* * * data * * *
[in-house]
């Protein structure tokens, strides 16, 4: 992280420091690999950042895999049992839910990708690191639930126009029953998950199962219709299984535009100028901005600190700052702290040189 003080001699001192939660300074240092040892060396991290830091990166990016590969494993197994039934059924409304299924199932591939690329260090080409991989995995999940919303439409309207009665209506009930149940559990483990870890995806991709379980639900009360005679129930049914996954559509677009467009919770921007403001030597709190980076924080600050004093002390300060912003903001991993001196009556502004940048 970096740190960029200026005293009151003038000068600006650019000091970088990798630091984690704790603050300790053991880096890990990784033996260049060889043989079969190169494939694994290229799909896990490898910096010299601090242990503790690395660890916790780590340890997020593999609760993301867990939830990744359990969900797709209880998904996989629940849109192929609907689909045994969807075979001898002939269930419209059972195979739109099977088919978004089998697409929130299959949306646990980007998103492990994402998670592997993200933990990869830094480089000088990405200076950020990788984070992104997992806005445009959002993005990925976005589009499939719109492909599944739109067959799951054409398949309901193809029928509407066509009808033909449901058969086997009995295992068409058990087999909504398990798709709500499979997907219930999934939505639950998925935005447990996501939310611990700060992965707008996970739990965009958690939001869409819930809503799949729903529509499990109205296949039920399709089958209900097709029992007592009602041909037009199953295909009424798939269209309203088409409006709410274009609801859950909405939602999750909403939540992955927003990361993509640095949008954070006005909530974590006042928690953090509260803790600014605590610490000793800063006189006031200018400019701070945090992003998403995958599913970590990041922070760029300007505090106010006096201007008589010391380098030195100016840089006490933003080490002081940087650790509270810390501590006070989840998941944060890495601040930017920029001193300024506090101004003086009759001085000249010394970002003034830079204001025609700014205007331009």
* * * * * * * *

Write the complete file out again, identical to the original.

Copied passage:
[in-house]
């Protein structure tokens, strides 16, 4: 992280420091690999950042895999049992839910990708690191639930126009029953998950199962219709299984535009100028901005600190700052702290040189 003080001699001192939660300074240092040892060396991290830091990166990016590969494993197994039934059924409304299924199932591939690329260090080409991989995995999940919303439409309207009665209506009930149940559990483990870890995806991709379980639900009360005679129930049914996954559509677009467009919770921007403001030597709190980076924080600050004093002390300060912003903001991993001196009556502004940048 970096740190960029200026005293009151003038000068600006650019000091970088990798630091984690704790603050300790053991880096890990990784033996260049060889043989079969190169494939694994290229799909896990490898910096010299601090242990503790690395660890916790780590340890997020593999609760993301867990939830990744359990969900797709209880998904996989629940849109192929609907689909045994969807075979001898002939269930419209059972195979739109099977088919978004089998697409929130299959949306646990980007998103492990994402998670592997993200933990990869830094480089000088990405200076950020990788984070992104997992806005445009959002993005990925976005589009499939719109492909599944739109067959799951054409398949309901193809029928509407066509009808033909449901058969086997009995295992068409058990087999909504398990798709709500499979997907219930999934939505639950998925935005447990996501939310611990700060992965707008996970739990965009958690939001869409819930809503799949729903529509499990109205296949039920399709089958209900097709029992007592009602041909037009199953295909009424798939269209309203088409409006709410274009609801859950909405939602999750909403939540992955927003990361993509640095949008954070006005909530974590006042928690953090509260803790600014605590610490000793800063006189006031200018400019701070945090992003998403995958599913970590990041922070760029300007505090106010006096201007008589010391380098030195100016840089006490933003080490002081940087650790509270810390501590006070989840998941944060890495601040930017920029001193300024506090101004003086009759001085000249010394970002003034830079204001025609700014205007331009």